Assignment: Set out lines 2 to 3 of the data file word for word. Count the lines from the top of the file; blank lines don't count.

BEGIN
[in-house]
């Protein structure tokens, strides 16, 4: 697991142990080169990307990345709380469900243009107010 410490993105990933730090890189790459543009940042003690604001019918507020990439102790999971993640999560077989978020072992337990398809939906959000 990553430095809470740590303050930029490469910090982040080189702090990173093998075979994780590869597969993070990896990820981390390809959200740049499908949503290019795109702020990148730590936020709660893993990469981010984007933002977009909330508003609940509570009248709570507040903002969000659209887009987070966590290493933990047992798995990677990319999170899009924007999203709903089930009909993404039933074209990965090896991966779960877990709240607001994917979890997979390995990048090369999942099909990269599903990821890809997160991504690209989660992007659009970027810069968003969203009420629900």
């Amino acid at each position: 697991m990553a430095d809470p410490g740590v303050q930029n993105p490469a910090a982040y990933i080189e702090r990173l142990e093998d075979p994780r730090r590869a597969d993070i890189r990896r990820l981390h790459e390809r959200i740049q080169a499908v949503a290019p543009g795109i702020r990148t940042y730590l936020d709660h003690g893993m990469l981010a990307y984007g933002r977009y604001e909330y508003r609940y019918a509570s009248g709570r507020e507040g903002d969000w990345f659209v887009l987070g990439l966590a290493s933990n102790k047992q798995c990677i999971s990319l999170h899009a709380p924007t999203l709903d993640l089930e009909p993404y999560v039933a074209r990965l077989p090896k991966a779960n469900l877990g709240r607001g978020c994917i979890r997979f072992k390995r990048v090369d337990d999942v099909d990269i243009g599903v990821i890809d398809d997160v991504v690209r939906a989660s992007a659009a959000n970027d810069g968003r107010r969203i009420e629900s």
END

């Protein structure tokens, strides 16, 4: 697991142990080169990307990345709380469900243009107010 410490993105990933730090890189790459543009940042003690604001019918507020990439102790999971993640999560077989978020072992337990398809939906959000 990553430095809470740590303050930029490469910090982040080189702090990173093998075979994780590869597969993070990896990820981390390809959200740049499908949503290019795109702020990148730590936020709660893993990469981010984007933002977009909330508003609940509570009248709570507040903002969000659209887009987070966590290493933990047992798995990677990319999170899009924007999203709903089930009909993404039933074209990965090896991966779960877990709240607001994917979890997979390995990048090369999942099909990269599903990821890809997160991504690209989660992007659009970027810069968003969203009420629900």
């Amino acid at each position: 697991m990553a430095d809470p410490g740590v303050q930029n993105p490469a910090a982040y990933i080189e702090r990173l142990e093998d075979p994780r730090r590869a597969d993070i890189r990896r990820l981390h790459e390809r959200i740049q080169a499908v949503a290019p543009g795109i702020r990148t940042y730590l936020d709660h003690g893993m990469l981010a990307y984007g933002r977009y604001e909330y508003r609940y019918a509570s009248g709570r507020e507040g903002d969000w990345f659209v887009l987070g990439l966590a290493s933990n102790k047992q798995c990677i999971s990319l999170h899009a709380p924007t999203l709903d993640l089930e009909p993404y999560v039933a074209r990965l077989p090896k991966a779960n469900l877990g709240r607001g978020c994917i979890r997979f072992k390995r990048v090369d337990d999942v099909d990269i243009g599903v990821i890809d398809d997160v991504v690209r939906a989660s992007a659009a959000n970027d810069g968003r107010r969203i009420e629900s």